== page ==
These past few months, I have been on a steep learning curve regarding ferns. I have to admit, I have always thought of ferns as lovely companion plants — fillers — something green and frilly to add to a bouquet or display as a house plant. I have been humbled as I learned about the history and culture of this plant species.
What piqued my interest in this mainstay of gardens, woodlands and floral arrangements? "Plantosaurus Rex," the current exhibit at San Francisco's Conservatory of Flowers, traces the history of plants during the age of the dinosaurs. Ferns were among the very first plants on earth — and food for some dinos.
More than 360 million years ago, ancestors of our recognized ferns existed on earth and fossils have allowed us to research their history. It is believed that there were more than 125,000 species thriving in the Carboniferous era. Ferns dominated the earth, some of them growing hundreds of feet tall.
One of the conservatory's nursery specialists, Lupe Cota, along with a docent, Mary Dee Beall, presented an informative evening on ferns in the exhibit. I was fascinated and found myself with a new appreciation for the ferns in my garden and beyond.
Today, there are some 12,000 named species in the family Pteridophyta. Ferns are identified as plants that reproduce by spores and have neither flowers nor seeds. Ferns have roots, stems and leaves and a well-developed vascular system that moves food and water through the plants.
I have thought of ferns as water and shade loving plants. It was interesting to discover that they can be found in all parts of the world. There are desert ferns as well as ferns near the Arctic Circle. They range in size from tiny plants growing in rock crevices to more than 50-foot-tall tree ferns.
One of my very favorite ferns is the bird's nest variety. I adore the thick, vigorous, shiny green leaves, extending from a central core. I have blindly accepted the bird's nest as a fern and never paused to ask myself: why is this fern leaf solid — where are the little fronds like the ones on other ferns? Why do the delicate maiden hair ferns have multiple separated leaves?
Here are a few terms I have added to my vocabulary:
- Rachis: axis or central stalk of the leaf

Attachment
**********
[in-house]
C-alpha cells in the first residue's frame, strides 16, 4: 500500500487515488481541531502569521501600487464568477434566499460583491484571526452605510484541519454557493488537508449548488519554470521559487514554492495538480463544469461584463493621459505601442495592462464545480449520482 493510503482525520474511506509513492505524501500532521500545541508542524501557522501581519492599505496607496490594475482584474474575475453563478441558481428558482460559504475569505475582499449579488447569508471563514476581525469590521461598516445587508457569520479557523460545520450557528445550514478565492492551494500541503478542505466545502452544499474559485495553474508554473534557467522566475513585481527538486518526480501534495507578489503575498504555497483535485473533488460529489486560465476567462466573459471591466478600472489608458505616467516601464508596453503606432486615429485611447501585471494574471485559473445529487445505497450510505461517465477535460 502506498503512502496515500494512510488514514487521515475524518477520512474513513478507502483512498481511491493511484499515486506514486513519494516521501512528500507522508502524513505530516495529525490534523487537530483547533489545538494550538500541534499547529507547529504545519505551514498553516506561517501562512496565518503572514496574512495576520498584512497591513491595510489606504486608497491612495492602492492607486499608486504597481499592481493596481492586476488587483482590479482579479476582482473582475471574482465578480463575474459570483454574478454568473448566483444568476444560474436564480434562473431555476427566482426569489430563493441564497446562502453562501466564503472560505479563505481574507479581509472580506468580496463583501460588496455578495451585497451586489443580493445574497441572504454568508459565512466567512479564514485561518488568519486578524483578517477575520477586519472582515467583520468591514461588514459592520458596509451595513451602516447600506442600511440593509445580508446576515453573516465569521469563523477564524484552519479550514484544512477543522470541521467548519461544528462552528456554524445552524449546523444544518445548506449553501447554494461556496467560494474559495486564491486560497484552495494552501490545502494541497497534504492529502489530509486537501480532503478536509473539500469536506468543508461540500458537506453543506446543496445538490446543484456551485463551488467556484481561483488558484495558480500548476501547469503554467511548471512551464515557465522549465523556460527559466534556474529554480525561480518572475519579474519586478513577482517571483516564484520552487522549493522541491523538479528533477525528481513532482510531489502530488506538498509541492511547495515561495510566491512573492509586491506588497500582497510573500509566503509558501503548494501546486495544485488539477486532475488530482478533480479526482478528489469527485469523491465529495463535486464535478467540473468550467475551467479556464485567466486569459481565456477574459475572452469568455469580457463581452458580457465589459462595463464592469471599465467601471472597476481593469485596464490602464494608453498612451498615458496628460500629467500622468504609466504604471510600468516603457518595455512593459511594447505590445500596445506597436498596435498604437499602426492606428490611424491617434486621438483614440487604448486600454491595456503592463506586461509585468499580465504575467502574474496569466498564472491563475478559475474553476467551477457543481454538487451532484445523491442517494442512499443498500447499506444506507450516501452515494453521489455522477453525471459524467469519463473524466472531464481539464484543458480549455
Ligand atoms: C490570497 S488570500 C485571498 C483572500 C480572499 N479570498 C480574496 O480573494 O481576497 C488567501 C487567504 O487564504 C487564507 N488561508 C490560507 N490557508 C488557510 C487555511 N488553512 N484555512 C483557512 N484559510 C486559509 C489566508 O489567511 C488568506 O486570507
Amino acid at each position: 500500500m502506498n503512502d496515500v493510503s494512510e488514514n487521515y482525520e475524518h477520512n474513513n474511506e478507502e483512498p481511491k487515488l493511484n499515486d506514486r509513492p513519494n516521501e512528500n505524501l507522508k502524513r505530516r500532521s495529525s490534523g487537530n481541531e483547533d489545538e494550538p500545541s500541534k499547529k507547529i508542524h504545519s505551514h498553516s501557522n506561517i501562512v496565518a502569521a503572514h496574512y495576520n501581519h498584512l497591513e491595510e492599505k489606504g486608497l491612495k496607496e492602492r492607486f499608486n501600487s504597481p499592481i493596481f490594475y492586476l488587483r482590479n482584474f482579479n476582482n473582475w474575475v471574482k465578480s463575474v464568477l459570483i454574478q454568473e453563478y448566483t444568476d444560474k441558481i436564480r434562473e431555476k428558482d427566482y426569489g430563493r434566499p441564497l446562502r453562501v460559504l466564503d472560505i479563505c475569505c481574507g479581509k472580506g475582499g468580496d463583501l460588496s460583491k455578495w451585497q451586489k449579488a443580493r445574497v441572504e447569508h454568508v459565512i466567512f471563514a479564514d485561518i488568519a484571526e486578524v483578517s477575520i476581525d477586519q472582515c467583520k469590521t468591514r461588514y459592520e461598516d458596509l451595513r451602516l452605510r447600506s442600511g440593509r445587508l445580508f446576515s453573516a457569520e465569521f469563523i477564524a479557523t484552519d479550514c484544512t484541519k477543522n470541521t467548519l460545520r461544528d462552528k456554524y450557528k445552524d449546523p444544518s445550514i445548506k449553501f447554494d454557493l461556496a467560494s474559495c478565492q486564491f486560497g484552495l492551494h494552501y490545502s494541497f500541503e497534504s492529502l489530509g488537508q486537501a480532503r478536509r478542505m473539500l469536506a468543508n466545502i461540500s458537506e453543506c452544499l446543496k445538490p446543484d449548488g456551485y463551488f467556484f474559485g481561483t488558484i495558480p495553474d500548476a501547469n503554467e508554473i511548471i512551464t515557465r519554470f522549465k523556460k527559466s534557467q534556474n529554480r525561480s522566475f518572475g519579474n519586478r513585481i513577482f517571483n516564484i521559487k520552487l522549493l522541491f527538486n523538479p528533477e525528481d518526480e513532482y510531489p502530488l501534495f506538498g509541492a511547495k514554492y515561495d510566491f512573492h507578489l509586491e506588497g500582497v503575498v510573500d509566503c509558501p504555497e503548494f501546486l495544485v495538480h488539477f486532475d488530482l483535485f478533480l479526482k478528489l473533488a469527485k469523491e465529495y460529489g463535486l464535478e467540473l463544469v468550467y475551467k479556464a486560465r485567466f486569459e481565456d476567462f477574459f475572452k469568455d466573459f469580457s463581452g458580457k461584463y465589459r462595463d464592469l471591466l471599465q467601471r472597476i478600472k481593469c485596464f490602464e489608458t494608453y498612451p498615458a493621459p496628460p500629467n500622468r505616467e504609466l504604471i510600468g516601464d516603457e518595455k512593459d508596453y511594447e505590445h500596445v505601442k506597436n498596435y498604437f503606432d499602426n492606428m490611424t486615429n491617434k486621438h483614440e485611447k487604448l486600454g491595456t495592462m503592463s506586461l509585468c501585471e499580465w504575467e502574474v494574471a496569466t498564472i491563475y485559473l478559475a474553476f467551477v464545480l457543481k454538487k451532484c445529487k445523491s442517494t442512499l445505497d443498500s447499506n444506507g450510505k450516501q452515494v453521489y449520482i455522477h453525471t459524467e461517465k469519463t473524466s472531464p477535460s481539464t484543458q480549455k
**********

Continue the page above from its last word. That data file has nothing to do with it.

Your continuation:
- Simple leaf: a leaf with a single blade, not divided
- Pinnate: leaflets arranged along each side of the axis
- Bipinnate: divided once, then each division divided again
- Tripinnate: three times pinnate
My garden is populated with dozens of perennial ferns that have naturalized over the years. I can't think of a day when I can't go out and find some type of fern to add to a cut flower bouquet. I also have been taking them for granted.
Fiddleheads are the tightly coiled new leaves that gradually unfurl as the leaf matures. Fiddleheads of Ostrich ferns are considered a culinary delicacy, available for only about three weeks in early spring. Not all fiddleheads are edible, so purchase them from a reliable source or take a fern expert with you when gathering, much as you would when hunting for mushrooms.
Other than the use of ferns in the landscape and floral industry and the occasional fiddlehead sauté, ferns do not offer much current economic value. Their true value lies in their fossilized form in vast beds of coal, created over millions of years.
Another plant I have in my garden is the commonly known "asparagus fern," which is not really a fern at all. It is in the lily family. If you have grown an asparagus fern for a while, you have probably noticed occasional red berries. Ferns do not produce flowers or fruit.
To see more magnificent ferns and learn about their existence in the Mesozoic Era, visit "Plantosaurus Rex" through Oct. 21 at the Conservatory of Flowers.
Ferns are a great asset in our Mediterranean climate. There are numerous California native ferns that are quite easy to establish in our gardens. I have lovely lady ferns that emerge every spring and require minimal maintenance beyond removing dead fronds. Best of all, ferns are commonly ignored by our local deer population (although we know there is an occasional tasting of even the most deer-resistant plants) Once established, ferns can be quite drought tolerant.
Sword ferns growing under my oak tree never receive supplemental water yet appear healthy and hardy, year after year. For a list of ferns that grow well in our area and other water-wise plant selections, visit the Marin Master Gardener website and click the Water-Wise Plant Selection Guide link.